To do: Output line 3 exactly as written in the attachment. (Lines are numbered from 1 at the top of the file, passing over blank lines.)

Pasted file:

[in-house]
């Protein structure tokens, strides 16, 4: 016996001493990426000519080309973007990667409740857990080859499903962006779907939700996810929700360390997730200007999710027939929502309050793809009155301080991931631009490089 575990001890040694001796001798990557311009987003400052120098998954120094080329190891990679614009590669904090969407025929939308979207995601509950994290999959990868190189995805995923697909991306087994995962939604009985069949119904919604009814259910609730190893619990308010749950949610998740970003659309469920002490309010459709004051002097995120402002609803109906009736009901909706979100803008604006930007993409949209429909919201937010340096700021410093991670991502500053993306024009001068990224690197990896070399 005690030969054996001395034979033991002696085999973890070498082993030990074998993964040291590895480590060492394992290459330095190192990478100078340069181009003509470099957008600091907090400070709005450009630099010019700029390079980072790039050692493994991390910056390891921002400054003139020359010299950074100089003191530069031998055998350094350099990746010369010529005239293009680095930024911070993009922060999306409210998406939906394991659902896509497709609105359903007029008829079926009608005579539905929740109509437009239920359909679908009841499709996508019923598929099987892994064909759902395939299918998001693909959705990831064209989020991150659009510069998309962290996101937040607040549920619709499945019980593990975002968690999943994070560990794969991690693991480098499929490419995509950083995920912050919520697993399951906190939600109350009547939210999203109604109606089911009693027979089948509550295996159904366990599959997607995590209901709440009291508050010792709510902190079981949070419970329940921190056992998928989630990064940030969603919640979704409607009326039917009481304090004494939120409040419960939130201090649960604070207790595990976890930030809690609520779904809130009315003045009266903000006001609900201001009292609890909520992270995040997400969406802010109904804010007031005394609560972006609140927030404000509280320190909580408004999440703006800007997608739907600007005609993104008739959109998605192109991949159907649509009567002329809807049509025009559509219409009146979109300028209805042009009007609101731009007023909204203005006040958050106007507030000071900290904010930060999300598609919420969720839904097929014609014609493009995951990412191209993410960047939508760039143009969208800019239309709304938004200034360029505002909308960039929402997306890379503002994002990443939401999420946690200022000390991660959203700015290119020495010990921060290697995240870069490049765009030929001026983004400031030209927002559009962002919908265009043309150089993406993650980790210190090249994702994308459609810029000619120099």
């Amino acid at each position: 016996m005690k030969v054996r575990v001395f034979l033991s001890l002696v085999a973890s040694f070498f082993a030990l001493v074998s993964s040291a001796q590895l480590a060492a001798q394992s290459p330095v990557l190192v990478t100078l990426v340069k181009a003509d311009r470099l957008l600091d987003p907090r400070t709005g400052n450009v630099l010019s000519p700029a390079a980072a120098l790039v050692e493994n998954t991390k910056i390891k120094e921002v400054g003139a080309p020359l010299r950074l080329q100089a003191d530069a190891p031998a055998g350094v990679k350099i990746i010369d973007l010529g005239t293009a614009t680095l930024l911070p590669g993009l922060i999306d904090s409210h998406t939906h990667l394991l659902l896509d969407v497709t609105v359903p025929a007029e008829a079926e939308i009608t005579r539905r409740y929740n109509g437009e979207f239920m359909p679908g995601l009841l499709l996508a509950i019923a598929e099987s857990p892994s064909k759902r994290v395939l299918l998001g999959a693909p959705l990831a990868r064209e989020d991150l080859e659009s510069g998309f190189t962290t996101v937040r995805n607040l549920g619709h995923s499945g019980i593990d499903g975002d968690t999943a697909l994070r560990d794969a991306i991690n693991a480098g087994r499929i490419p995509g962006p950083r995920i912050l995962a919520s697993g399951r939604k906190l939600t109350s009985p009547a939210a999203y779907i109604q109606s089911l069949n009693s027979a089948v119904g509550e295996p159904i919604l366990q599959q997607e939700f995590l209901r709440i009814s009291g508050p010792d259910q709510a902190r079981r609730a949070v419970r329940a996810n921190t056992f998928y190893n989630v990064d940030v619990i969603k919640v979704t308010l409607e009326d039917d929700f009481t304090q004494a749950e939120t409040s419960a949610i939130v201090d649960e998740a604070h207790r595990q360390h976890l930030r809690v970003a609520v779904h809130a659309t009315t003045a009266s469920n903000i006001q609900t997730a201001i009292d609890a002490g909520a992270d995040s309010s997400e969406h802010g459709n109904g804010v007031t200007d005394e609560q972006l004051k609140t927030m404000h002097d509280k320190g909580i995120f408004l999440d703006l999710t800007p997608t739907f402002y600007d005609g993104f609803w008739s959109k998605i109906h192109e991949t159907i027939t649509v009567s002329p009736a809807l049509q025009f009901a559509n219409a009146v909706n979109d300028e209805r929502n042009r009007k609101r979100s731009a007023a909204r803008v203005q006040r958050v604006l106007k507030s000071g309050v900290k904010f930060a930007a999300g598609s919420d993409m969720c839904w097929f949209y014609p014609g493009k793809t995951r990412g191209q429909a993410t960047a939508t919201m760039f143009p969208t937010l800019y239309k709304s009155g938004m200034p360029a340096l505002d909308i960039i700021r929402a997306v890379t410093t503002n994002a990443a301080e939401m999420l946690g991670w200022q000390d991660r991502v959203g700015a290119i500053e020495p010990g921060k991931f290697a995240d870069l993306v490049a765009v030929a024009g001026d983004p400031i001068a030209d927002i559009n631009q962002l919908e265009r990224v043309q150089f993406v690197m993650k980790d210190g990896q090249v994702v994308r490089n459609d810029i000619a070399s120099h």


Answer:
């Amino acid at each position: 016996m005690k030969v054996r575990v001395f034979l033991s001890l002696v085999a973890s040694f070498f082993a030990l001493v074998s993964s040291a001796q590895l480590a060492a001798q394992s290459p330095v990557l190192v990478t100078l990426v340069k181009a003509d311009r470099l957008l600091d987003p907090r400070t709005g400052n450009v630099l010019s000519p700029a390079a980072a120098l790039v050692e493994n998954t991390k910056i390891k120094e921002v400054g003139a080309p020359l010299r950074l080329q100089a003191d530069a190891p031998a055998g350094v990679k350099i990746i010369d973007l010529g005239t293009a614009t680095l930024l911070p590669g993009l922060i999306d904090s409210h998406t939906h990667l394991l659902l896509d969407v497709t609105v359903p025929a007029e008829a079926e939308i009608t005579r539905r409740y929740n109509g437009e979207f239920m359909p679908g995601l009841l499709l996508a509950i019923a598929e099987s857990p892994s064909k759902r994290v395939l299918l998001g999959a693909p959705l990831a990868r064209e989020d991150l080859e659009s510069g998309f190189t962290t996101v937040r995805n607040l549920g619709h995923s499945g019980i593990d499903g975002d968690t999943a697909l994070r560990d794969a991306i991690n693991a480098g087994r499929i490419p995509g962006p950083r995920i912050l995962a919520s697993g399951r939604k906190l939600t109350s009985p009547a939210a999203y779907i109604q109606s089911l069949n009693s027979a089948v119904g509550e295996p159904i919604l366990q599959q997607e939700f995590l209901r709440i009814s009291g508050p010792d259910q709510a902190r079981r609730a949070v419970r329940a996810n921190t056992f998928y190893n989630v990064d940030v619990i969603k919640v979704t308010l409607e009326d039917d929700f009481t304090q004494a749950e939120t409040s419960a949610i939130v201090d649960e998740a604070h207790r595990q360390h976890l930030r809690v970003a609520v779904h809130a659309t009315t003045a009266s469920n903000i006001q609900t997730a201001i009292d609890a002490g909520a992270d995040s309010s997400e969406h802010g459709n109904g804010v007031t200007d005394e609560q972006l004051k609140t927030m404000h002097d509280k320190g909580i995120f408004l999440d703006l999710t800007p997608t739907f402002y600007d005609g993104f609803w008739s959109k998605i109906h192109e991949t159907i027939t649509v009567s002329p009736a809807l049509q025009f009901a559509n219409a009146v909706n979109d300028e209805r929502n042009r009007k609101r979100s731009a007023a909204r803008v203005q006040r958050v604006l106007k507030s000071g309050v900290k904010f930060a930007a999300g598609s919420d993409m969720c839904w097929f949209y014609p014609g493009k793809t995951r990412g191209q429909a993410t960047a939508t919201m760039f143009p969208t937010l800019y239309k709304s009155g938004m200034p360029a340096l505002d909308i960039i700021r929402a997306v890379t410093t503002n994002a990443a301080e939401m999420l946690g991670w200022q000390d991660r991502v959203g700015a290119i500053e020495p010990g921060k991931f290697a995240d870069l993306v490049a765009v030929a024009g001026d983004p400031i001068a030209d927002i559009n631009q962002l919908e265009r990224v043309q150089f993406v690197m993650k980790d210190g990896q090249v994702v994308r490089n459609d810029i000619a070399s120099h």